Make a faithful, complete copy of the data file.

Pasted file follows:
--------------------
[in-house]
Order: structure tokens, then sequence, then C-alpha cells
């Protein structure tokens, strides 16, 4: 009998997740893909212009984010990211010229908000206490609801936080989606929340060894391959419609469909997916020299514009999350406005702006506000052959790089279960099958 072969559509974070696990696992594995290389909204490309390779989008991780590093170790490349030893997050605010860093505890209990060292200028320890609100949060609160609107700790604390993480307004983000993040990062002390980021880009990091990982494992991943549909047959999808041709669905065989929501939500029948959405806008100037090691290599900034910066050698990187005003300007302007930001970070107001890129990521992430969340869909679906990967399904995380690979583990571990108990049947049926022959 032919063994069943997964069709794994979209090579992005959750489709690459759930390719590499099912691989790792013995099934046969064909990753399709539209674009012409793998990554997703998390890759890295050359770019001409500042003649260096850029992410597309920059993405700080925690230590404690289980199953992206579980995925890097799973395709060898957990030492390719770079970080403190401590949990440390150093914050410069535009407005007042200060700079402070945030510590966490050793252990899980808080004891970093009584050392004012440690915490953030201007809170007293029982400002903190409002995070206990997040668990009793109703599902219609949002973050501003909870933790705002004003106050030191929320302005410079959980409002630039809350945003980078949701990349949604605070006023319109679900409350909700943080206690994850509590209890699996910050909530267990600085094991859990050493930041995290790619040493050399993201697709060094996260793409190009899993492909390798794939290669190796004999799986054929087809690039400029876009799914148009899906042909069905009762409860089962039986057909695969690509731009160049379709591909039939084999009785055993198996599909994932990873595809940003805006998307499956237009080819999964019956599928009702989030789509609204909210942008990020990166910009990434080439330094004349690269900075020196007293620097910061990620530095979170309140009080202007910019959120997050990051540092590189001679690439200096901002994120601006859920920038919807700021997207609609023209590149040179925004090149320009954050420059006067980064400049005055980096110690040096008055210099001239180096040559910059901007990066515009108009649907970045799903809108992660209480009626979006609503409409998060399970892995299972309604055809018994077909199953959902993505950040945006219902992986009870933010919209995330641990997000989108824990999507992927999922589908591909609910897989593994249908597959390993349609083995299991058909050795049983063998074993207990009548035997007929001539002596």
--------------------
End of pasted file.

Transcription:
[in-house]
Order: structure tokens, then sequence, then C-alpha cells
């Protein structure tokens, strides 16, 4: 009998997740893909212009984010990211010229908000206490609801936080989606929340060894391959419609469909997916020299514009999350406005702006506000052959790089279960099958 072969559509974070696990696992594995290389909204490309390779989008991780590093170790490349030893997050605010860093505890209990060292200028320890609100949060609160609107700790604390993480307004983000993040990062002390980021880009990091990982494992991943549909047959999808041709669905065989929501939500029948959405806008100037090691290599900034910066050698990187005003300007302007930001970070107001890129990521992430969340869909679906990967399904995380690979583990571990108990049947049926022959 032919063994069943997964069709794994979209090579992005959750489709690459759930390719590499099912691989790792013995099934046969064909990753399709539209674009012409793998990554997703998390890759890295050359770019001409500042003649260096850029992410597309920059993405700080925690230590404690289980199953992206579980995925890097799973395709060898957990030492390719770079970080403190401590949990440390150093914050410069535009407005007042200060700079402070945030510590966490050793252990899980808080004891970093009584050392004012440690915490953030201007809170007293029982400002903190409002995070206990997040668990009793109703599902219609949002973050501003909870933790705002004003106050030191929320302005410079959980409002630039809350945003980078949701990349949604605070006023319109679900409350909700943080206690994850509590209890699996910050909530267990600085094991859990050493930041995290790619040493050399993201697709060094996260793409190009899993492909390798794939290669190796004999799986054929087809690039400029876009799914148009899906042909069905009762409860089962039986057909695969690509731009160049379709591909039939084999009785055993198996599909994932990873595809940003805006998307499956237009080819999964019956599928009702989030789509609204909210942008990020990166910009990434080439330094004349690269900075020196007293620097910061990620530095979170309140009080202007910019959120997050990051540092590189001679690439200096901002994120601006859920920038919807700021997207609609023209590149040179925004090149320009954050420059006067980064400049005055980096110690040096008055210099001239180096040559910059901007990066515009108009649907970045799903809108992660209480009626979006609503409409998060399970892995299972309604055809018994077909199953959902993505950040945006219902992986009870933010919209995330641990997000989108824990999507992927999922589908591909609910897989593994249908597959390993349609083995299991058909050795049983063998074993207990009548035997007929001539002596």